August is the cruelest month in baseball.
April and May provide an invigorating start to the season, June offers a run-up to the end of the first half, July provides the All-Star break and the non-waiver trade deadline and September puts the stakes in focus for contending teams — and the finish line in sight for also-rans.
But August is only grit and grind, and sometimes it dangles fool’s gold in the form of a big lead that can soothe like a blanket of false security.
The 1969 Cubs had an 8½-game lead over the St. Louis Cardinals and a 9½-game lead over the New York Mets in mid-August.
Cubs manager Joe Maddon learned long ago how to handle August.
‘‘Even as a minor-league coordinator, I told the coaches and managers that when it came to August, stop the extra work and just let them play.’’
He already is employing that strategy, with players required to get to the park only a few hours before game time.
‘‘I want them to rest,’’ Maddon said. ‘‘I want them to show up later. I want them to do less. I want them to just come and play the game.
‘‘They can still do their mental stuff as much as they want, whatever their routine is. But I prefer physically they do less work. That’s the part that concerns me.
‘‘When somebody is fatigued and you try to make changes, a productive conversation becomes more difficult. So back off. Let them play. Keep them fresh. I think you benefit.’’
Maddon had his regulars back in the lineup Saturday against the Cardinals, a day after some of the bench players gave them a day off in a lopsided 13-2 victory.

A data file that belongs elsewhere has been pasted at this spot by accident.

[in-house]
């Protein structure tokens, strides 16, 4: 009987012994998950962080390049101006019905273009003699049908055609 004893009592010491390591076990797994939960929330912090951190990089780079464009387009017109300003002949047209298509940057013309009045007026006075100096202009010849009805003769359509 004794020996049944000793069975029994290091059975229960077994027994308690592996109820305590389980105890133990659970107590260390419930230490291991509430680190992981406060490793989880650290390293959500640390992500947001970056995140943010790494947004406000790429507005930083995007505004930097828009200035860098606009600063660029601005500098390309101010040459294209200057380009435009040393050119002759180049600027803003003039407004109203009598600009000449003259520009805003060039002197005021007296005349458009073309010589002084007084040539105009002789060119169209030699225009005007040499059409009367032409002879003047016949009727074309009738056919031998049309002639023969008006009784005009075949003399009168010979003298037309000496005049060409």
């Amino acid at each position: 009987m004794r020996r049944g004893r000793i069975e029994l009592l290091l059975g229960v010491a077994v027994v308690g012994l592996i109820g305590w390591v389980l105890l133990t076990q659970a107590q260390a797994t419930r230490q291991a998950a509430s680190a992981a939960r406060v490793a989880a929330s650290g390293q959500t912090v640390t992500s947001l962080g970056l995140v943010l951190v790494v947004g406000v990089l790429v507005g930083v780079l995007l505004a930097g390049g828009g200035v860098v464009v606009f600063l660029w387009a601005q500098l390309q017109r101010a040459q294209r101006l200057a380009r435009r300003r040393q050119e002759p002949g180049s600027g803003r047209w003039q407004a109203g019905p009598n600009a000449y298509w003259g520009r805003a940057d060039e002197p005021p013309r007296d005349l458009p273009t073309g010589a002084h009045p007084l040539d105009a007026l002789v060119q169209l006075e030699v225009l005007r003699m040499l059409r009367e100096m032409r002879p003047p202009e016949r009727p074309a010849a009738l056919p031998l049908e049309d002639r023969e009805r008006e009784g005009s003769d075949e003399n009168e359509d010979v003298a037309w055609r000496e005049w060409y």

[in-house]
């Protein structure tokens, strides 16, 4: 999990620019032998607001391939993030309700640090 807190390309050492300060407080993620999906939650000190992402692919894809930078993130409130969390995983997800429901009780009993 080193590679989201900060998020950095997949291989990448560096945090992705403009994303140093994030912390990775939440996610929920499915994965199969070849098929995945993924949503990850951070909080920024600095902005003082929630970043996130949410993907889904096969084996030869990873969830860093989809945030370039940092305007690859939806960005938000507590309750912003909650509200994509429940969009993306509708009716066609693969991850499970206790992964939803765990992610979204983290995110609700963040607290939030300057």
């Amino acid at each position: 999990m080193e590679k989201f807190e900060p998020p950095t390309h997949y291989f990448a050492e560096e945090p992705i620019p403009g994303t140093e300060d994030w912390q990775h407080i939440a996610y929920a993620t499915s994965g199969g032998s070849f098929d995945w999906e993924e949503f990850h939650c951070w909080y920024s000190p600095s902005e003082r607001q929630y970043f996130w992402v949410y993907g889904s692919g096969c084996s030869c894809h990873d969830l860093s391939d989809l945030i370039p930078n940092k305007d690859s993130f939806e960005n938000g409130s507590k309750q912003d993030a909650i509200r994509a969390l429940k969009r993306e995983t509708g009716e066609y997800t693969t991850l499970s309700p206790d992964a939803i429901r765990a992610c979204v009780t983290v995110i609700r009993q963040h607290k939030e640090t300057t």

The Cubs lost 8-4, their first defeat of the month after an 11-game winning streak. But it felt more like a bump in the road than a detour.
‘‘We’re still rolling and feeling good as a group,’’ said right-hander Kyle Hendricks, who matched his career high with 12 strikeouts in seven innings. ‘‘At this point in the year, how well we’re playing and where we’re at, you’re going to lose some games. You just go back out the next time and try to start another [streak].’’
The loss went to rookie Carl Edwards Jr. (0-1), who at times has dazzled but still is learning.
With the score tied 2-2, Edwards got Greg Garcia to line out to start the eighth before allowing two walks and a single to load the bases. He then struck out Yadier Molina, but the third strike was a wild pitch that allowed the tiebreaking run to score. Edwards followed by walking two more batters before Maddon summoned Joe Smith, who served up a grand slam to Randal Grichuk that gave the Cardinals an 8-2 lead.
The Cubs had a chance to break the game open after Addison Russell’s two-run home run in the second. But they left the bases loaded when Kris Bryant grounded out to end the inning, then had only four other baserunners until scoring twice in the ninth.
‘‘That’s an example of what the team looks like without [injured reliever Pedro] Strop,’’ Maddon said of using Edwards in the eighth. ‘‘Regardless, [Edwards] has been outstanding. He lost his command there. He had a bad day, but I like him a lot. If he gets out of it, it’s another lesson learned.’’
August is also for learning, even for a team with the best record in baseball (73-42) and a 13-game division lead.
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